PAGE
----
To refresh your memory of the first installment of my Zambia Chimanzee Chronicles, read this post.
The chimps have met us gently, taking our hands on theirs. Sandy, one of the 14-year-o1ds, has a cold. I work on his ears and he hugs the wire and sticks his ear out to me. Cooo reaches out and grabs the money out of my pocket. Sheila rescues it just in time.
From 5-6 p.m. is the time the chimps try to break out, so David must go carefully around all the cages checking the wire. We make a tour of the 7 acre enclosure. An enormous wall surrounds it, 15 feet tall with electric wire planned for the top. There will be a lower strand of electric wire at 5 feet. The resourceful chimps will most likely break off branches and lean them against the wall to scale it. David feels that they should know the wire is electrified before they get up to 15 feet, touch it and fall back so far.
Only the gate remains to be finished, and the roof of the cement holding areas, and the wire around the top. David figures another 2 months.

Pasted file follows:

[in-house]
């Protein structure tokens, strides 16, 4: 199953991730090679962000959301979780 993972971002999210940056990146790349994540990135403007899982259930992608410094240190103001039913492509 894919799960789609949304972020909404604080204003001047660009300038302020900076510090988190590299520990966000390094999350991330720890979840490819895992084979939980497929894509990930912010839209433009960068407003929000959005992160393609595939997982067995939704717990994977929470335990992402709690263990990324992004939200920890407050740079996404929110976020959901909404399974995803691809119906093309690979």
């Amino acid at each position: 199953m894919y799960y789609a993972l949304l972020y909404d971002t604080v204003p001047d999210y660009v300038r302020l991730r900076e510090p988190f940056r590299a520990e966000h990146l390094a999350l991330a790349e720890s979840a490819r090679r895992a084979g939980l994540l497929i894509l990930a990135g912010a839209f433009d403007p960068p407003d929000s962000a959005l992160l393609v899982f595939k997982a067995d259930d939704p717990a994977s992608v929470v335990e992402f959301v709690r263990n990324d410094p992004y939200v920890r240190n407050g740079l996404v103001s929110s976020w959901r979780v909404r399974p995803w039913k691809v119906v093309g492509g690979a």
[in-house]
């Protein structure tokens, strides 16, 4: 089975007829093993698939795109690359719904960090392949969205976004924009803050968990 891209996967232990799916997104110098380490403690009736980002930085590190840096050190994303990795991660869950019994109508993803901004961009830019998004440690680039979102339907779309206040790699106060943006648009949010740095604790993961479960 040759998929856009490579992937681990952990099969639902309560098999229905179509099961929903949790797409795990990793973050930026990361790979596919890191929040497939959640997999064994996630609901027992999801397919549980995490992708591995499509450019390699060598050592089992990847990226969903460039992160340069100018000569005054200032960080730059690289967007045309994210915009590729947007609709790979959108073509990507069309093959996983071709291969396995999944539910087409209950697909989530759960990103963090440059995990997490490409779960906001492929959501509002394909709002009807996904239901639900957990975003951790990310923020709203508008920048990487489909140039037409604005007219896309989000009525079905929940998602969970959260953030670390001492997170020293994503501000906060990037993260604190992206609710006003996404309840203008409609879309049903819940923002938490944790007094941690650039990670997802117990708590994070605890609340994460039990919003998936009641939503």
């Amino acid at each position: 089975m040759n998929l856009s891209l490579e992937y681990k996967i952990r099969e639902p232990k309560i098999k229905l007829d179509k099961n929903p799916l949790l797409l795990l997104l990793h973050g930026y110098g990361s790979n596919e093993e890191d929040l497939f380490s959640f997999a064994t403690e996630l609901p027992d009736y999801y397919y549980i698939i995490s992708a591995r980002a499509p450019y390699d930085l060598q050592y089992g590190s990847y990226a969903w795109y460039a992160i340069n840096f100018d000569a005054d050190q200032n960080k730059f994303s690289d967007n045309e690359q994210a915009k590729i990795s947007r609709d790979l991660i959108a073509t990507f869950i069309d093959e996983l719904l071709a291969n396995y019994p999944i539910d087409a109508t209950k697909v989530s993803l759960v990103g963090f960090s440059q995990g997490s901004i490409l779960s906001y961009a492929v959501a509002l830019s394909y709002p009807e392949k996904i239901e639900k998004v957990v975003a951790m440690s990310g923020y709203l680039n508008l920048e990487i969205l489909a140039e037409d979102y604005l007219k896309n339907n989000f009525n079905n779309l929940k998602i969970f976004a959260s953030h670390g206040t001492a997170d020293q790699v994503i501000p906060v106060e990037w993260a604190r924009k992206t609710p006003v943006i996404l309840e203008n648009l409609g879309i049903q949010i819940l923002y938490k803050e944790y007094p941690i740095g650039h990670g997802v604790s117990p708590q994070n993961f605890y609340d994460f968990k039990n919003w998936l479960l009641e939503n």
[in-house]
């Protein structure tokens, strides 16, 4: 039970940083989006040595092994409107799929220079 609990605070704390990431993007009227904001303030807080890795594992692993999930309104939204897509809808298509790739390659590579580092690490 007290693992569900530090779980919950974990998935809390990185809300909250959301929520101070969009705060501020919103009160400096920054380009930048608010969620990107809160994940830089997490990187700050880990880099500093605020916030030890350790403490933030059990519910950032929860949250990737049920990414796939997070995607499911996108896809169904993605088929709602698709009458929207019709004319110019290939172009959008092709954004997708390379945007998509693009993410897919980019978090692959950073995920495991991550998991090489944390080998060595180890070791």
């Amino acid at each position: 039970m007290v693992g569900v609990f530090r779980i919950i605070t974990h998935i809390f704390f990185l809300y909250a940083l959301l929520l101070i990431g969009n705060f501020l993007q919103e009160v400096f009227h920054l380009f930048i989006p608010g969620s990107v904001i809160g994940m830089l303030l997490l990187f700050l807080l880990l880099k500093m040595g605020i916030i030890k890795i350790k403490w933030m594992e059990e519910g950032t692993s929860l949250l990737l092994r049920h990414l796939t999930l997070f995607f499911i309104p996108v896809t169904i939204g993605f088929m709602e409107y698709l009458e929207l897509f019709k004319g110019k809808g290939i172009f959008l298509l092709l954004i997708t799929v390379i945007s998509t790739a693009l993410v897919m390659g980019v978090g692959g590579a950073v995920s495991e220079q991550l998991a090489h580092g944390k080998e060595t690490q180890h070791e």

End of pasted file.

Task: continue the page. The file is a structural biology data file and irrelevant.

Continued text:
The area is heavily wooded and grassed. We sit around the outside table in the twilight discussing TTouch and TTeam.
Sheila treats all the Zambians in the ranch compound (village) and is very interested in TTouch.
8:30 p.m. Darkness descends. The 9/10th full moon lights the African night. We go into the house for dinner of boiled potatoes, stew, squash and mixed veggies. And directly after, fall into bed. The generator is turned off and we wash up by the light of the kerosene lanterns. Our rooms don’t have mosquito nets. I learn the next day that malaria-carrying mozzies don’t buzz and don’t leave an itchy spot. Who knows if we’ve been bitten or not. Within the first week that Tracy arrived with Mark from England, she contracted malaria. Tracy had only been on anti-malaria tablets for a week. Same with me. Tracy’s malaria started with intense fever and dizziness. It lasted about a day, which she spent mostly sleeping and returned lightly a week later with weakness. David and Sheila get malaria frequently in spite of 16 years of anti-malaria tablets.